by Clare Beddow, head of commercial strategy, MiQ
As media professionals, we are in a privileged position. We earn salaries that are generally above the average for our demographic. As media professionals, we should recognise this, looking beyond our ‘media bubble’ when we plan campaigns to take into account the social and economic situations of our audiences. At a time when there’s a deepening cost-of-living crisis, this has never been more important.
If we step out of our media bubble for a moment, we are sure to find a UK population that earns an average annual household income of £31,000. More importantly, rising inflation means the disposable part of this income is shrinking.
There’s no better sign of the effects of this than in media itself. Up until recently, subscriptions to Netflix, Prime and Disney were growing. Suddenly, they are falling through the floor. The 6% of the average disposable household income accessing a good selection of Subscription Video-on-Demand channels takes up is increasingly becoming unsustainable as that disposable income reduces in size.
Yes, the shift to Advertising-led Video on Demand was already on the horizon as the market reached subscription saturation point. But the cost-of-living crisis has definitely pushed Netflix and its rivals to turn to ad revenue more quickly than would have been the case.
People are struggling to afford childcare, for goodness sake, and finding it increasingly difficult to put food on the table, along with other essentials. No wonder some popular subscription services are increasingly not an option. Furthermore, the last thing consumers need is for their precarious financial position to be rubbed in their faces by being shown an ad for a luxury holiday or encouraging them to buy a new car or expensive perfume.
Not only is this clearly ineffective from an advertising perspective, it’s also likely to damage brand perceptions, putting viewers off those responsible. Or should that be irresponsible?
What, no ad budget
Of course, advertisers are suffering too. As consumers spend less, revenues fall, and usually the first thing to be cut is ad budget. We can talk all day about why this is a false economy, but maybe if we worked with brands more to prove the worth of their ad spend and develop better targeting to increase effectiveness, we probably wouldn’t need to. The good news – yes, there is some – is that the industry is evolving. With Connected TV and the right data comes the ability to deliver ads far more accurately to the desired audience in the right place at the right time.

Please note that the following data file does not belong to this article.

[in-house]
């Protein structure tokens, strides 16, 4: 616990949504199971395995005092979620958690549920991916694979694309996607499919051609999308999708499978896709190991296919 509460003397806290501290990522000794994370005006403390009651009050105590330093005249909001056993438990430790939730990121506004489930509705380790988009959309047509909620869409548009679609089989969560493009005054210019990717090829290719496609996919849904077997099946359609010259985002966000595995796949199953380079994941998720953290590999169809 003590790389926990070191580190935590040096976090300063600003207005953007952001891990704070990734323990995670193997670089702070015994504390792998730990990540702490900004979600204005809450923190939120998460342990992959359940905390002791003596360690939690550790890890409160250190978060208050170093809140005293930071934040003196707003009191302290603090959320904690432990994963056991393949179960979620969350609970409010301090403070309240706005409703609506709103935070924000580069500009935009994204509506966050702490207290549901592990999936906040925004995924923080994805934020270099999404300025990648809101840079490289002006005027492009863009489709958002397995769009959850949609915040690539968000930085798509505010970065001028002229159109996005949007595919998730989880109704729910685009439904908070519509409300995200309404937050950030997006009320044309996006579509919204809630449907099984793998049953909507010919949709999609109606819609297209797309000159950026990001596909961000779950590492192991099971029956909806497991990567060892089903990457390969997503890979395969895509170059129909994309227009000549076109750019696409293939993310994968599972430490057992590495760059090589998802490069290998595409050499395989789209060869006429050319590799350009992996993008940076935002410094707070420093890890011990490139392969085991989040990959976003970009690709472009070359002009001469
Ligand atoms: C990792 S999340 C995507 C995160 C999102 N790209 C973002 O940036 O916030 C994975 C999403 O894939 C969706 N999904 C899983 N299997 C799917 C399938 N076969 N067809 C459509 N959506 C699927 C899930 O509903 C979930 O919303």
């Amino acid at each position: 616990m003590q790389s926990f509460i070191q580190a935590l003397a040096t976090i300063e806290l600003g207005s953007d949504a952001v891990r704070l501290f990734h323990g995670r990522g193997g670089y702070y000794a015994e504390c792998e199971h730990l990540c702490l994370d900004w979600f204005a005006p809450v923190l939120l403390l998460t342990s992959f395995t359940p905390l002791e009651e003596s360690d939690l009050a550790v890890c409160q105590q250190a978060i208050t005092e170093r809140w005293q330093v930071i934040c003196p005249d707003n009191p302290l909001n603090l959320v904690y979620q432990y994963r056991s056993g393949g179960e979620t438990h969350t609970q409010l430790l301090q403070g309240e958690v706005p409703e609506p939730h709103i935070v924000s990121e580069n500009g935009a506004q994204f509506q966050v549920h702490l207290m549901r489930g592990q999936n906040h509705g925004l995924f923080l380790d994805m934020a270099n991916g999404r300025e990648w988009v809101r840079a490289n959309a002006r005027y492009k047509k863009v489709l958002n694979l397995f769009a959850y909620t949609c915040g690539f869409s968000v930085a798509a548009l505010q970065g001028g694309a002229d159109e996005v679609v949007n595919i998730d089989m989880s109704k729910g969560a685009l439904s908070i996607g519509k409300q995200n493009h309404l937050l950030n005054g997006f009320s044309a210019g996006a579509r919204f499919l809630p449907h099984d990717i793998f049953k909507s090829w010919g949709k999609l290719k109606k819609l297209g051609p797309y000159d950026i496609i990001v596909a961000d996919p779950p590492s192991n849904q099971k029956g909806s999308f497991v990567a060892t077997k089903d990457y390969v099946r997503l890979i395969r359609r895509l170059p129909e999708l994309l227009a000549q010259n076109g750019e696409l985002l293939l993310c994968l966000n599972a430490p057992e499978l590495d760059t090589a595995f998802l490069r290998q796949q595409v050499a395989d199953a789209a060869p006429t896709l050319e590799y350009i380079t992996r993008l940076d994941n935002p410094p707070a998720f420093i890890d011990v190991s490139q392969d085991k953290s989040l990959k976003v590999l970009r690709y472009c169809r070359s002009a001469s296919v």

Programmatic agencies are forging valuable partnerships that are continually enriching and refining the data they offer advertisers, embracing innovations like automatic content recognition. Brands can also now coordinate the planning and execution of their programmatic TV advertising campaigns seamlessly and simultaneously across all linear and digital channels, regardless of platform, through a single point of access. This offers brands better planning, activations and measurement across digital channels, including YouTube and the whole connected TV estate. This means marketers are increasingly able to measure incremental reach, as well as over-exposed and under-exposed audiences to ensure they are not reaching the same customers across different platforms. Something that’s vital with 90% of linear TV impressions reaching the same 55% of UK households.
The right message
The technology is out there. So, we need to take a more targeted approach to our advertising by tapping into the growing audience that Connected TV is attracting and the greater accuracy it enables. It will help us to ensure we send the right messages to the right people at the right time, minimising the chances of serving up inappropriate ads that are more likely to damage a brand than promote it.
We can also drive more efficient and effective campaigns, generating more return for ad spend at a time when budgets are tight, while optimising sales and revenues. As an industry, sadly we can’t solve the cost-of-living crisis. But by working together we can help brands tread carefully so they are seen to be respectful and aware of what’s going on in the real world and the pressure their customers are under. Simultaneously helping their ad spend go further.